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FW: Notice to Candidates of the SE Exam

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-----Original Message-----
From: SEAOSC(--nospam--at)aol.com [mailto:SEAOSC(--nospam--at)aol.com]
Sent: Tuesday, May 11, 2004 1:09 PM
To: seaoscmembers(--nospam--at)seaint.org
Subject: Notice to Candidates of the SE Exam

 

NOTICE TO CANDIDATES OF THE STRUCTURAL ENGINEERS EXAM
May 2004

ENGINEERS IN CALIFORNIA TAKING THE SE EXAM WILL BE REQUIRED TO REFERENCE THE 2000 IBC BEGINNING IN OCTOBER 2004. 

WE REQUEST MEMBERS RECEIVING THIS NOTICE INFORM THEIR ASSOCIATES AND FRIENDS, WHO PLAN TO TAKE THE EXAM, OF THIS IMPORTANT NEW REQUIREMENT.

PLEASE BEGIN BY POSTING A COPY OF THIS NOTICE ON YOUR COMPANY BULLETIN BOARD AND FORWARDING THIS EMAIL NOTICE. 

IT IS IMPORTANT THIS MESSAGE BE DISTRIBUTED TO YOUNGER ENGINEERS BEYOND THE SEAOSC MEMBERSHIP.

Information for engineers taking the exam in October 2004.

"Beginning with the October 2004 examination administration, Civil Engineers wishing to use the title "Structural Engineer" will be required to pass both a national structural engineering examination as well as a California state-specific examination. Each examination will be 8 hours in length, for a total of 16 hours, administered over two days. Each examination can be passed separately."  From the BOPELS website.

While the 8-hour California exam will test on the 2001 California Building Code, the 8-hour national portion of the SE exam will require reference to the 2000 IBC.   Visit the California Board for Professional Engineers and Land Surveyors website for details of California exam requirements at http://www.dca.ca.gov/pels/.   Look for the notice dated 2-20-04 concerning the SE exam.  Details of the national exam topics and reference standards may be found on the NCEES website at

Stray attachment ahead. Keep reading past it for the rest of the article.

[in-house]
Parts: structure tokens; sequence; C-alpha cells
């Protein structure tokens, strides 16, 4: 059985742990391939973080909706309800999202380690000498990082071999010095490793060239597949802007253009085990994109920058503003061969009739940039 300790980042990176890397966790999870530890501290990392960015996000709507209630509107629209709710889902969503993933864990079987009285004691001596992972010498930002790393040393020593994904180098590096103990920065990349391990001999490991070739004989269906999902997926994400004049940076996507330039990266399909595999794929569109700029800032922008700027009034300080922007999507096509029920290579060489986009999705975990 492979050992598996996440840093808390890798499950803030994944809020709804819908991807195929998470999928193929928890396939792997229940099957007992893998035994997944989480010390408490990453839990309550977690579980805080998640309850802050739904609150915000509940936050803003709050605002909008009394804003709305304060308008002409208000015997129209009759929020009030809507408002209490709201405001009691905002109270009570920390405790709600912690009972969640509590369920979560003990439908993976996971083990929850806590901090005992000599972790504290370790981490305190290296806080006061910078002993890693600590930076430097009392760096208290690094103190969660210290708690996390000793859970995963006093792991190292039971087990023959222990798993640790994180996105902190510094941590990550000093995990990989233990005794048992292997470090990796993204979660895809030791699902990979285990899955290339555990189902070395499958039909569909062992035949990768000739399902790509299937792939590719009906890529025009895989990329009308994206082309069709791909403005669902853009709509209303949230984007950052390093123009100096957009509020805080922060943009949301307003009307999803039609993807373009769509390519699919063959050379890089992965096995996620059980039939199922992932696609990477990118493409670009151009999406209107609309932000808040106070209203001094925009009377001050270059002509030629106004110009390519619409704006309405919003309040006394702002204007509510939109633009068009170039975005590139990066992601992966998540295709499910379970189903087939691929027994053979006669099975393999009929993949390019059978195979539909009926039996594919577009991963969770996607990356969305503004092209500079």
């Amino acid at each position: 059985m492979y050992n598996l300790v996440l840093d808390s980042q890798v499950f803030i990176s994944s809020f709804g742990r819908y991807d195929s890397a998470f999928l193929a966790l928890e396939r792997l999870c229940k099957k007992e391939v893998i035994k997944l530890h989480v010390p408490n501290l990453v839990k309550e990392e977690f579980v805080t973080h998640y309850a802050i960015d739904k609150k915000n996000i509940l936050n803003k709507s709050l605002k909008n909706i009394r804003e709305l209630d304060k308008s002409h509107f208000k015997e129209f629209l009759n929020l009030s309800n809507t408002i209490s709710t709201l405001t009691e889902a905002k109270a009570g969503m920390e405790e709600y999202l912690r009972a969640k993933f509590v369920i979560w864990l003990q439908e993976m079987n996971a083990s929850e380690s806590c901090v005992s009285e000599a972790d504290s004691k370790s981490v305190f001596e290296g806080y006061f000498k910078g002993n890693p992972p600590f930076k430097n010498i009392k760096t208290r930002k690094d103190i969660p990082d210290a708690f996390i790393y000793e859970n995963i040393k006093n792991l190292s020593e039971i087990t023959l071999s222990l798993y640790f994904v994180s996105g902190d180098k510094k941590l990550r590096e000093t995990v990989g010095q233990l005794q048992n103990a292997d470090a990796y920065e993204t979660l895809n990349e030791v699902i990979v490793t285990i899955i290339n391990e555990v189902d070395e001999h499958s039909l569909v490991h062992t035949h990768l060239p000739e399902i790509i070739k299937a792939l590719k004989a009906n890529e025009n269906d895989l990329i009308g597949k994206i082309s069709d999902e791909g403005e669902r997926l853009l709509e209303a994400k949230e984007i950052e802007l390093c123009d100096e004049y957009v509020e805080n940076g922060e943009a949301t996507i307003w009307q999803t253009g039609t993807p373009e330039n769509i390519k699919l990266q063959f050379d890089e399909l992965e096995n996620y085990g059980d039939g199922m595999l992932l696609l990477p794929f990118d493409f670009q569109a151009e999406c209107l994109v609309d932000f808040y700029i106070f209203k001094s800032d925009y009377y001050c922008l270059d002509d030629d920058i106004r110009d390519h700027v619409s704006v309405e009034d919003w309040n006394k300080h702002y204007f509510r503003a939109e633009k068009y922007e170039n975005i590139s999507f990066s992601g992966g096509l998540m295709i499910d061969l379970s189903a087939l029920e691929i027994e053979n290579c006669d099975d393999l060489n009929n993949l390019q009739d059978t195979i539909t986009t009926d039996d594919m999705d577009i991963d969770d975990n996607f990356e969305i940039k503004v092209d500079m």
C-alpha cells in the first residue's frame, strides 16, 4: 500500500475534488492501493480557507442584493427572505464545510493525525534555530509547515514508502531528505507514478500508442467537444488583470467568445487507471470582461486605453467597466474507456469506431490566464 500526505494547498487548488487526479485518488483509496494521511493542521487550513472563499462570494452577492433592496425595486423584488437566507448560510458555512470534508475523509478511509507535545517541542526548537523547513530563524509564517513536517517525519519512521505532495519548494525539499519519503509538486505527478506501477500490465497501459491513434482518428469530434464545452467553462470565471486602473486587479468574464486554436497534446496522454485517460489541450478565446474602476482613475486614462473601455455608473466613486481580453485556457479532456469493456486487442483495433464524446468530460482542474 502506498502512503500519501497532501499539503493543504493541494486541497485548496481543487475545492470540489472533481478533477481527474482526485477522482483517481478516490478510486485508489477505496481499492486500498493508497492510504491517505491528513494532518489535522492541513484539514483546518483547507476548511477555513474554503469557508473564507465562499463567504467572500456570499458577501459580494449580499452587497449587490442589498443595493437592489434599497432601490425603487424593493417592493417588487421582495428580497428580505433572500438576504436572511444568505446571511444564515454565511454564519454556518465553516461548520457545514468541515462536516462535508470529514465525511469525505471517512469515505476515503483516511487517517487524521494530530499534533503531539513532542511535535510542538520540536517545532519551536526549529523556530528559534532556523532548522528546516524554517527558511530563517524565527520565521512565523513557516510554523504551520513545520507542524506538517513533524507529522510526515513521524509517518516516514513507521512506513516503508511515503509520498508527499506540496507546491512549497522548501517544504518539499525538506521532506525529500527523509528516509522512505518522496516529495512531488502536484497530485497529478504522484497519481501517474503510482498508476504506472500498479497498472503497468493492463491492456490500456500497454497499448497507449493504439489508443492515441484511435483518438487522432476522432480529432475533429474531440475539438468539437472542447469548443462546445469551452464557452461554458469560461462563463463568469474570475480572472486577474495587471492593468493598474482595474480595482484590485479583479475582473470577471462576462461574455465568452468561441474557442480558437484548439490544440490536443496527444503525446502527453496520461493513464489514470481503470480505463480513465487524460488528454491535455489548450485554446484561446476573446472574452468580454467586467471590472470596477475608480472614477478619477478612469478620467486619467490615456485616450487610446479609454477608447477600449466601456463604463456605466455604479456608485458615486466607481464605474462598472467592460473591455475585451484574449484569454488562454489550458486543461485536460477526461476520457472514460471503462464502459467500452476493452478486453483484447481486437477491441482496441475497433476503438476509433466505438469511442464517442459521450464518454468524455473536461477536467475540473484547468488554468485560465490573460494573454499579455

http://www.ncees.org/.   Study materials are available from NCEES.

For most engineers in California, the wind and seismic provisions of IBC 2000 will be especially unfamiliar and it is imperative that your preparation begins well in advance of taking the exam.  Preparation should begin with the review of the IBC and the fundamental source documents, NEHRP and ASCE 7-98 for wind and seismic design and the materials standards for general design as well as material specific wind and seismic design requirements. 

Structural Design Standards

Following is an abbreviated list of reference standards from the NCEES website.  Look for a link to "Structural Design Standards" for the detailed list.

AASHTO, 2002 (highways and bridges)
ACI 318, 1999 (concrete)
ACI 530, 1999 and ACI 530.1 1999 (masonry)
AISC/ASD, 1989 or AISC/LRFD, 1994 (steel)
NDS, 1997 (ASD Only) Alternates listed on website (wood)
PCI Design Handbook, 1999 (precast/prestressed concrete)
ASCE 7 Minimum Design Loads for Buildings and Other Structures, 1998
IBC International Building Code, 2000 Edition (without supplements). 
Chapter 35 of the IBC provides a list of all standards referenced in
the IBC.

Note that IBC references national standards and you will need the standards listed above.  Not mentioned on the NCEES website, but probably also needed are: